MIA: Encyclopedia of Marxism: Glossary of Organisations



Fabian Society

An British reformist organisation, founded in 1884, named after the Roman General Quintus Fabius Maximus. The membership of the Fabian Society consisted chiefly of intellectuals – scholars, writers and politicians (the Webbs, Ramsay MacDonald, George Bernard Shaw and others).

They supported the idea that the transition from capitalism to socialism could be brought about by means of minor and gradual reforms. In 1900, the Fabian Society joined the Labour Party. Fabian socialism is one of the sources of Labour Party ideology. During the First World War (1914-18) the Fabians took a social-chauvinist stand. The Fabian Society continues to this day.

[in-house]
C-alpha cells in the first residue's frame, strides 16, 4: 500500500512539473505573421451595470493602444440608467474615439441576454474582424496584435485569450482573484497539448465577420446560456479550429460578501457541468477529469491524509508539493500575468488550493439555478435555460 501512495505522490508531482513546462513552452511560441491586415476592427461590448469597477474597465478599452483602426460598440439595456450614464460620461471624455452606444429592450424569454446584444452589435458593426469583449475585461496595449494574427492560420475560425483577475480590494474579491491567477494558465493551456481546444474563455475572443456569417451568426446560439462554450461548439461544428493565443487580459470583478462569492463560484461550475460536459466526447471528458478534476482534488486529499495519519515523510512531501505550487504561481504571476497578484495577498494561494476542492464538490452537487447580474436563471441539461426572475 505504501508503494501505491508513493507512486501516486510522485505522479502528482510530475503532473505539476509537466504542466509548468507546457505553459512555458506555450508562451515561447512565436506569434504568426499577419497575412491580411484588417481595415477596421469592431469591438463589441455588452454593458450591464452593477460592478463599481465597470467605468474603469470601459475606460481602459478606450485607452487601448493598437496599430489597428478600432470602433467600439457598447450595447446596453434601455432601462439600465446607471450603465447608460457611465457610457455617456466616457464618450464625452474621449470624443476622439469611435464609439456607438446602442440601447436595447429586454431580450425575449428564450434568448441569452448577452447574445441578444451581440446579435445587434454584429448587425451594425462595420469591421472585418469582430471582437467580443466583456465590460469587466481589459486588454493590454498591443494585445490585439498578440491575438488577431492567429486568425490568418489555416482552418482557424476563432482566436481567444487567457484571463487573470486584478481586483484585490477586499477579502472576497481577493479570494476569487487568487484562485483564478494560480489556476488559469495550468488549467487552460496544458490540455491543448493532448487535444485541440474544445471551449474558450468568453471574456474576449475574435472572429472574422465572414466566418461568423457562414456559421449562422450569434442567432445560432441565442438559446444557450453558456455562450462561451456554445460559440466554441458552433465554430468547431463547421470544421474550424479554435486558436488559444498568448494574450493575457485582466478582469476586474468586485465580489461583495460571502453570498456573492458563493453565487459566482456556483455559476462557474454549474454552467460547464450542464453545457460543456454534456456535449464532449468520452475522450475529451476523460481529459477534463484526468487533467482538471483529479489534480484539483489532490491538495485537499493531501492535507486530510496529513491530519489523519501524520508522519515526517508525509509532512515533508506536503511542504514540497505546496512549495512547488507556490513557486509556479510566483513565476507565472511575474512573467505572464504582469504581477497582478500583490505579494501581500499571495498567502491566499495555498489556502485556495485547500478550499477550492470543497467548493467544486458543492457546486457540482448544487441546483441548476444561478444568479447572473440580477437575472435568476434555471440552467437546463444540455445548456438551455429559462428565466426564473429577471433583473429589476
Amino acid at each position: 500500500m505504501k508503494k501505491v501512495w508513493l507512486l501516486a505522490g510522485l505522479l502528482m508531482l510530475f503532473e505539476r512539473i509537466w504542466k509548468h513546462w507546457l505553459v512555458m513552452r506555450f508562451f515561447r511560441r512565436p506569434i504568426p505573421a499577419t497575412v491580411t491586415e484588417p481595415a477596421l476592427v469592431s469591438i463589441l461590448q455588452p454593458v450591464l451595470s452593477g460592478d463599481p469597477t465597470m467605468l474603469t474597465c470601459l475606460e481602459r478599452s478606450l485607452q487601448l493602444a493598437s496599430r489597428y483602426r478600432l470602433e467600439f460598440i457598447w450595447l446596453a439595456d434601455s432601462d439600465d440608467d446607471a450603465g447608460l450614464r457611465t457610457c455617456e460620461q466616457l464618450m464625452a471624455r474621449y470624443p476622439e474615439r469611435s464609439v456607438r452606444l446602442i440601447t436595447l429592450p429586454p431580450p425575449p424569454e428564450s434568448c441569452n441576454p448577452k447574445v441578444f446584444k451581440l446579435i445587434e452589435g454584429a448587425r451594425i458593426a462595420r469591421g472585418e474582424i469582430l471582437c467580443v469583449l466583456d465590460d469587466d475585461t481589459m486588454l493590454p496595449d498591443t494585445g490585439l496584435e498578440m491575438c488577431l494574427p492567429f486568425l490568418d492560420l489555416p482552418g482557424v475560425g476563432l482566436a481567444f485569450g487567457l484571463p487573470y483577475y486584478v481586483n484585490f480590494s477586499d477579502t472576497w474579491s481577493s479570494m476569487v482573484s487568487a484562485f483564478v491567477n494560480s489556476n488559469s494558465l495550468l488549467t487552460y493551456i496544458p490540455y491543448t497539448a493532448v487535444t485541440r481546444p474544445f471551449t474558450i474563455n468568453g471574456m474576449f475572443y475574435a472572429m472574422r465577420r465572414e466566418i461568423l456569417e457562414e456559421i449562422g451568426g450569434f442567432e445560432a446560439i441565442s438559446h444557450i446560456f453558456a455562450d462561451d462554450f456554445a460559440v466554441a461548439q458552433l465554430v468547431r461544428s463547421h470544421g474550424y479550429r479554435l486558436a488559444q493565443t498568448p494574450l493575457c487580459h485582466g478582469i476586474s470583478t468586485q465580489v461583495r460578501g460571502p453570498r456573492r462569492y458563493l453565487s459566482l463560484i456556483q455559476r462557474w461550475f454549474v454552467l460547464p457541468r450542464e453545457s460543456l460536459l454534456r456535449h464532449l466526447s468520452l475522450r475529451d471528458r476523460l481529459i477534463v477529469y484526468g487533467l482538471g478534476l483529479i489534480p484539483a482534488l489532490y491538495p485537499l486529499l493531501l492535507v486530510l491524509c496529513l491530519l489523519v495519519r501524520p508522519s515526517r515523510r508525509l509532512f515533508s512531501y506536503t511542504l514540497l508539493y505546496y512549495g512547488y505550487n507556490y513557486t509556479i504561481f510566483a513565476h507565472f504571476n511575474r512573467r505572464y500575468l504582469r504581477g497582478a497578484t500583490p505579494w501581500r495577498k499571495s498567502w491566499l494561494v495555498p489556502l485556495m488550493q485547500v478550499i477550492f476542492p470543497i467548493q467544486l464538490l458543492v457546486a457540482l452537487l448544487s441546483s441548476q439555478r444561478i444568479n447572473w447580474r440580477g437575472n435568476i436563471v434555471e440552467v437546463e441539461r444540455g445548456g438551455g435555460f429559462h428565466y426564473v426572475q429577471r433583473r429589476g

See archives of Oscar Wilde (1854-1900), George Bernard Shaw (1856-1950) and H.G. Wells (1866-1946).